Kelce: Sports Science ‘Huge’ In Comeback From Major Injury

We have heard about the benefits of sports science when it comes to fine-tuning athletes and shortening recovery time following physical exertion. But what about when you’re fighting back from serious injury? Seems like an appropriate question, seeing as both Jeremy Maclin and Jason Phillips are about to start on the long road back from ACL tears.

Jason Kelce tore the ACL and MCL in his right knee last September against the Ravens. He began his rehab under Andy Reid and finished it under Chip Kelly. By the sounds of it, there is a noticeable difference in their staffs’ approach.

Where does sports science come into play now when recouping from an injury?

“It’s huge,” said Kelce. “There is a lot of things that they’ve done where they can find data on just the differences between my right and left leg in terms of power output, speed output, strength output. A lot of things they can do to get data and show you how you are improving and getting closer to even on each leg. That’s where a lot of the sports science comes into it.”

We’ve mentioned in this space before that the Eagles have signed on with Catapult Sports, which produces matchbook-size GPS devices packed with sensors that are worn on the uniform to measure things like agility, force and acceleration. This could certainly be one of the tools that the Eagles are using in this process. Armed with the data, they theoretically have a better sense of how far they can push the injured area.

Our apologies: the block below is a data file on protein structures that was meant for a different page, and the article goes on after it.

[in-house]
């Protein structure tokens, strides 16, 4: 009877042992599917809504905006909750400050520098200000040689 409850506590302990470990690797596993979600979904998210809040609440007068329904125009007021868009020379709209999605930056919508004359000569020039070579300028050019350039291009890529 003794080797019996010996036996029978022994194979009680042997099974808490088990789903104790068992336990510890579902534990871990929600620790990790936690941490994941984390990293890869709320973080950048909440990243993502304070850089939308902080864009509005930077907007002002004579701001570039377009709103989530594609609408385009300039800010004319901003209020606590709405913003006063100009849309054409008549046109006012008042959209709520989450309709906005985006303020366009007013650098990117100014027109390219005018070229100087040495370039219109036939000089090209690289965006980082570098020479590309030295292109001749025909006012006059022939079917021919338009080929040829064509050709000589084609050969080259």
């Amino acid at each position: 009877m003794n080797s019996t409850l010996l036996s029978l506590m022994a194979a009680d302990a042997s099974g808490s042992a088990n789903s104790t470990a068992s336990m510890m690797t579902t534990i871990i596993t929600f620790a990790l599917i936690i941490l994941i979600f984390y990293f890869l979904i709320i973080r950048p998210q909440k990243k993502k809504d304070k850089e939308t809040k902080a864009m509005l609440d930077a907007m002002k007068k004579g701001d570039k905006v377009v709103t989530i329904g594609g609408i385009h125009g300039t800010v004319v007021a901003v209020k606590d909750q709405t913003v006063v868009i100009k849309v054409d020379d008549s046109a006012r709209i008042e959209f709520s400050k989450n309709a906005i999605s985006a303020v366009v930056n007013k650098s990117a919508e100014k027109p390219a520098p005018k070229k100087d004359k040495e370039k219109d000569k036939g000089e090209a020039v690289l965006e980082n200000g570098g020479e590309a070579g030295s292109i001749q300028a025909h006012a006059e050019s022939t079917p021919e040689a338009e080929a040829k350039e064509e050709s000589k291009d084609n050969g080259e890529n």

Evan Mathis had minor surgery on his ankle this offseason, and was back in the fold earlier than some expected.

“I was over there with [strength and conditioning coach] Josh Hingst working, and we were able to tell how  far you can go without doing too much,” said Mathis. “And if you start cutting into an area where you are doing more harm than good, they pull back. Just take every day as it comes.”

Kelce said that one of the big differences between the previous regime and this one is the way that all parties involved in the rehabilitaion process are interconnected. He gave the example of when he hurt his foot at the very end of his rookie season. According the 25-year-old, he was handled almost exclusively by the training room.

“There wasn’t any rehabilitation really in the weight room, whereas with these guys there is rehabilitation through all levels and everyone knows. It’s a constant communication,” said Kelce. “The training room and the strength staff and the coaches are much more in-sync with each other. It’s more of a working together phase than it was previously.

“I personally feel that what Kelly has done and everything that has been in place for me — the facility upgrades, everything that’s been here — I think I was put in a great situation in terms of coming back from an injury.”

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